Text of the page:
Brent Staples' "Just Walk on By" brings the reader into the action quickly. Staples shows us what it is like to be a black man in America walking the city streets in the evening and how those he encounters respond to him. While documenting his experience, Staples' essay is a meditation on race and gender, as well as considering the ways in which economic class affect these positions. As we read the essay, Staples surprises us as we try to figure out who is the victim in this situation, and it causes us to think more deeply about our own reactions toward someone's skin color. Staples helps us see that our reactions to a situation are conditioned by the beliefs we hold, even when we may not be conscious of those beliefs.
Another common theme of these essays is their focus on words and language and how these take on deeper significance. Terms such as wife, female, nigger, gay, family, black, male are at the heart of these essays and what the writers are attempting to interrogate. In our current era, some suggest that these terms of identity are no longer important, while others stake their lives and political beliefs on fighting for their identity. This leads me back to the question I posed earlier: Would these popular essays from many years ago hold up or have anything to say to us now? Do they speak to our current times? I look forward to what you will tell me about their value now.
After you have read and considered the four classic essays, determine an issue (race, gender, class, sexuality, etc.) discussed in at least two of the four essays. Then compose your own essay where you discuss the value and relevance of the classic readings to the issue you selected. How effective are these classic essays in speaking to our current times? What, if anything, needs to be done to update these classic essays or are they merely historical relics? You may make use of your own or other's personal experience to help support your position. You must use at least two additional sources beyond the classic essays that you find on your own to help you explain concepts or to bolster your argument. You are welcome to use pictures, images, and links in your document to strengthen your position.
- Platform: Drafts must be submitted in CIDocs.
- Pictures/Images: Any borrowed images should be cited in a caption or in an Images Cited section following the Works Cited. See professor for assistance
- Sources: Four+ sources required. At least 2 of the project readings must be cited in the essay. The remaining 2+ sources are of your choosing.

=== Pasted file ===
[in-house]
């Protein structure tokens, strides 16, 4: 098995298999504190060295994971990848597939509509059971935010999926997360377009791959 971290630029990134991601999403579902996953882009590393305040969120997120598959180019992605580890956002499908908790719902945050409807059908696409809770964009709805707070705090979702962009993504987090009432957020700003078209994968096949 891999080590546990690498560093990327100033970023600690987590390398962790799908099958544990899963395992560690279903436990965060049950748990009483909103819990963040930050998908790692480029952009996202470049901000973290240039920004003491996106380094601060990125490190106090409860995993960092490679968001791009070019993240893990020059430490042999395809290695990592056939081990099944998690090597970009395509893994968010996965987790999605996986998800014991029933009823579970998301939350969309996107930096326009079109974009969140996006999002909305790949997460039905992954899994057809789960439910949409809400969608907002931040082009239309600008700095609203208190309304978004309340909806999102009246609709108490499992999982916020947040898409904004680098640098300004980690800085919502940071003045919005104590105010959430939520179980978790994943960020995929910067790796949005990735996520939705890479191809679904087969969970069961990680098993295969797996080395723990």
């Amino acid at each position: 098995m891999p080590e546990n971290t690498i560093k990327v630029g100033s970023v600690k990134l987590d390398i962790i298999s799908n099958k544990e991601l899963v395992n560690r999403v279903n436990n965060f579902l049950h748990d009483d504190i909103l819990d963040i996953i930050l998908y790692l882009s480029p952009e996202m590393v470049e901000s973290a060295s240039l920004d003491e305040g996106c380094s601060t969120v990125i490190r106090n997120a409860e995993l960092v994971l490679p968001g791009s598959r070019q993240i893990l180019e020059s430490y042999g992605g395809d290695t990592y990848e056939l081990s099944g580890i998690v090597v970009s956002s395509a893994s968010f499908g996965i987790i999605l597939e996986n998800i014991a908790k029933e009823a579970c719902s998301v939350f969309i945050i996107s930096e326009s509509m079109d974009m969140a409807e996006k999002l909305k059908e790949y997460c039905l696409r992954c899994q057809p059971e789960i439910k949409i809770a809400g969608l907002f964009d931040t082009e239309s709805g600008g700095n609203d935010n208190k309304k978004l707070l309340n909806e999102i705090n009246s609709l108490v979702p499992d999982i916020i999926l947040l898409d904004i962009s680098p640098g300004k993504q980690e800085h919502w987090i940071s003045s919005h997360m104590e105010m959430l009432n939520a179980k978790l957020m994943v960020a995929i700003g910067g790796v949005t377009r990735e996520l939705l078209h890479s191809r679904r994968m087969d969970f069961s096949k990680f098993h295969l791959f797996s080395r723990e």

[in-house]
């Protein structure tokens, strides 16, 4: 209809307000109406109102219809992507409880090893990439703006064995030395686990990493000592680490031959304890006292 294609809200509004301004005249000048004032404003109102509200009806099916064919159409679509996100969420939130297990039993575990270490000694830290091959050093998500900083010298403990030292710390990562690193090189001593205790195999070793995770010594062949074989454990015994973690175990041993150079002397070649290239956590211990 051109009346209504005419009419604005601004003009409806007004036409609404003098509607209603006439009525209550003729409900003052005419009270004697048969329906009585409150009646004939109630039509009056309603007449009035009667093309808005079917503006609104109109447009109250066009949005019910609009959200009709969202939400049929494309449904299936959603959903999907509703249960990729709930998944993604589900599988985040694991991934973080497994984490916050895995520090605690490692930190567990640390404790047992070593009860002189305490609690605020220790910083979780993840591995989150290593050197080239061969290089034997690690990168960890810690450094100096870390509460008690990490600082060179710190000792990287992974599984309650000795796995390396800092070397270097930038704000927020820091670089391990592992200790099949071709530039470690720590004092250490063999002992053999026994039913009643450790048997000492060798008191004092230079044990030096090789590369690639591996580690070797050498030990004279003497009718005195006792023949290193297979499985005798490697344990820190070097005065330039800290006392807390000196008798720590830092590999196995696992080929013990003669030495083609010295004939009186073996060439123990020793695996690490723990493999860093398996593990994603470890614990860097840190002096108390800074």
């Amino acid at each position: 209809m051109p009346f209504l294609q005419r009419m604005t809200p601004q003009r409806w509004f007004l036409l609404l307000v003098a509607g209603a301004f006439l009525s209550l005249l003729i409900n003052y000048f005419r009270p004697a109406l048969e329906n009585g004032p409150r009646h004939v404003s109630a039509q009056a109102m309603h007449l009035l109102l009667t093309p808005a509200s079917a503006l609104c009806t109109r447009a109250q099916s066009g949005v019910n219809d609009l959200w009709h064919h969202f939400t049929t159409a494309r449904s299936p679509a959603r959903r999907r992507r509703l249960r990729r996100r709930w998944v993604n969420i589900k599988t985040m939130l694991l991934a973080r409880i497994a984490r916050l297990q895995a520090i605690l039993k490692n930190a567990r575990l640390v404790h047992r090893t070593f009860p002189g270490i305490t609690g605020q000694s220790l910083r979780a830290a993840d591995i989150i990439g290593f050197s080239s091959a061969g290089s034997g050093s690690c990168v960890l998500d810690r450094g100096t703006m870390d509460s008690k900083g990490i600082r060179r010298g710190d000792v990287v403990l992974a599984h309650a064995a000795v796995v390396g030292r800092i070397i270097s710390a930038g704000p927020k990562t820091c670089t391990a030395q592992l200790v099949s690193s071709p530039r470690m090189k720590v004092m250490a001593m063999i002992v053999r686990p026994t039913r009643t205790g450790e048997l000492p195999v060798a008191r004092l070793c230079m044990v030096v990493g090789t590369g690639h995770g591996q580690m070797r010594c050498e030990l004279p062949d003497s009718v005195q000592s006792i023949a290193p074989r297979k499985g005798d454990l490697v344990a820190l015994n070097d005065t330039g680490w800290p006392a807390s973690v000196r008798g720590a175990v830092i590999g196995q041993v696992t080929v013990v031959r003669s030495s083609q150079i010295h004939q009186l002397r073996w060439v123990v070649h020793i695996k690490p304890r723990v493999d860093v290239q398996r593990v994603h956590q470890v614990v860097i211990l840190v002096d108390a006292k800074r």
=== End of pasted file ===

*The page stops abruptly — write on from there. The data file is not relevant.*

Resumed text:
- Sources referenced must be cited in-text and in a Works Cited section. See professor for assistance.
- Word count: 1,000+ or 4 full pages, double-spaced, 12 pt. font, 1" margins.
Deadlines and Important Dates
- Week 4: Draft due
- Week 15: Revision due
- Week 6: Midterm Portfolio due
Due dates for drafts are 24 hours before 9 AM class meetings.
- What issue(s) will be the focus of your essay? Which two readings will you use in your essay? How does each address the issue you will discuss?
- What do you already know about the issue (racism, sexism, gender and sexual discrimination, etc.) you are addressing? Are there readings, materials, class discussions from other classes that you can bring into this essay?
- What quotes or paraphrases will you use in your essay from the two classic essays?
- What examples from your life or the lives of others will be helpful and appropriate to support your position?
- What examples from current events will be helpful and appropriate to support your position?
- What sort of sources might help you strengthen your position with your audience?
- How do you want your audience to think about you and your essay?
Writing the Essay
The assignment has given you a clear question to answer. This question is one that reasonable people could take different positions on, which means it calls for an argument. Argument essays require students to investigate and analyze a topic; collect, generate, and evaluate evidence; and establish a position that others could disagree with. Determining your position can be a challenge and may come at different stages of the writing process. Some will know immediately what their position will be; others will only figure out their position after they have researched and written some on the topic. Presenting your reasons for the position you hold is a central element to argument writing. In presenting your reasons, remember the goal for argument writing is not to win someone over to your side. Instead, you want the reader to see your position as a reasonable one that is worth considering, even if the reader does not entirely agree with you. This is a more modest goal, but also, more attainable.